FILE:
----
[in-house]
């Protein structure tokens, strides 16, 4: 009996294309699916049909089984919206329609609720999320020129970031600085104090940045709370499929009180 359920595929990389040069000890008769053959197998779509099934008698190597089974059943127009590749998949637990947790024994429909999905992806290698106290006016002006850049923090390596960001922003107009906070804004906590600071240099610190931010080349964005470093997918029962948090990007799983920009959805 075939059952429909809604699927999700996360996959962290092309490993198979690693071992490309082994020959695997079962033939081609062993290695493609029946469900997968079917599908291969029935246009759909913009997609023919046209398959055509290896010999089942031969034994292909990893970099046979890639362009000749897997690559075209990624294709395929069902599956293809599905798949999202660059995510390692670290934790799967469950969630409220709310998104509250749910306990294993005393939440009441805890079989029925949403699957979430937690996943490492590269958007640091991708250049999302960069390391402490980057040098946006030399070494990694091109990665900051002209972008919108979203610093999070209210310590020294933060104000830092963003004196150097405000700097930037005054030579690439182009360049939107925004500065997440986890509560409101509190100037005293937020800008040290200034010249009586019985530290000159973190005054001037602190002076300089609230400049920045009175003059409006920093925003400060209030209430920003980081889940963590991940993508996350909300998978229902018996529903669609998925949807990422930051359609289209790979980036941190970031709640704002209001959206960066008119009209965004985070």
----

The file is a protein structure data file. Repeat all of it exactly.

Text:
[in-house]
């Protein structure tokens, strides 16, 4: 009996294309699916049909089984919206329609609720999320020129970031600085104090940045709370499929009180 359920595929990389040069000890008769053959197998779509099934008698190597089974059943127009590749998949637990947790024994429909999905992806290698106290006016002006850049923090390596960001922003107009906070804004906590600071240099610190931010080349964005470093997918029962948090990007799983920009959805 075939059952429909809604699927999700996360996959962290092309490993198979690693071992490309082994020959695997079962033939081609062993290695493609029946469900997968079917599908291969029935246009759909913009997609023919046209398959055509290896010999089942031969034994292909990893970099046979890639362009000749897997690559075209990624294709395929069902599956293809599905798949999202660059995510390692670290934790799967469950969630409220709310998104509250749910306990294993005393939440009441805890079989029925949403699957979430937690996943490492590269958007640091991708250049999302960069390391402490980057040098946006030399070494990694091109990665900051002209972008919108979203610093999070209210310590020294933060104000830092963003004196150097405000700097930037005054030579690439182009360049939107925004500065997440986890509560409101509190100037005293937020800008040290200034010249009586019985530290000159973190005054001037602190002076300089609230400049920045009175003059409006920093925003400060209030209430920003980081889940963590991940993508996350909300998978229902018996529903669609998925949807990422930051359609289209790979980036941190970031709640704002209001959206960066008119009209965004985070």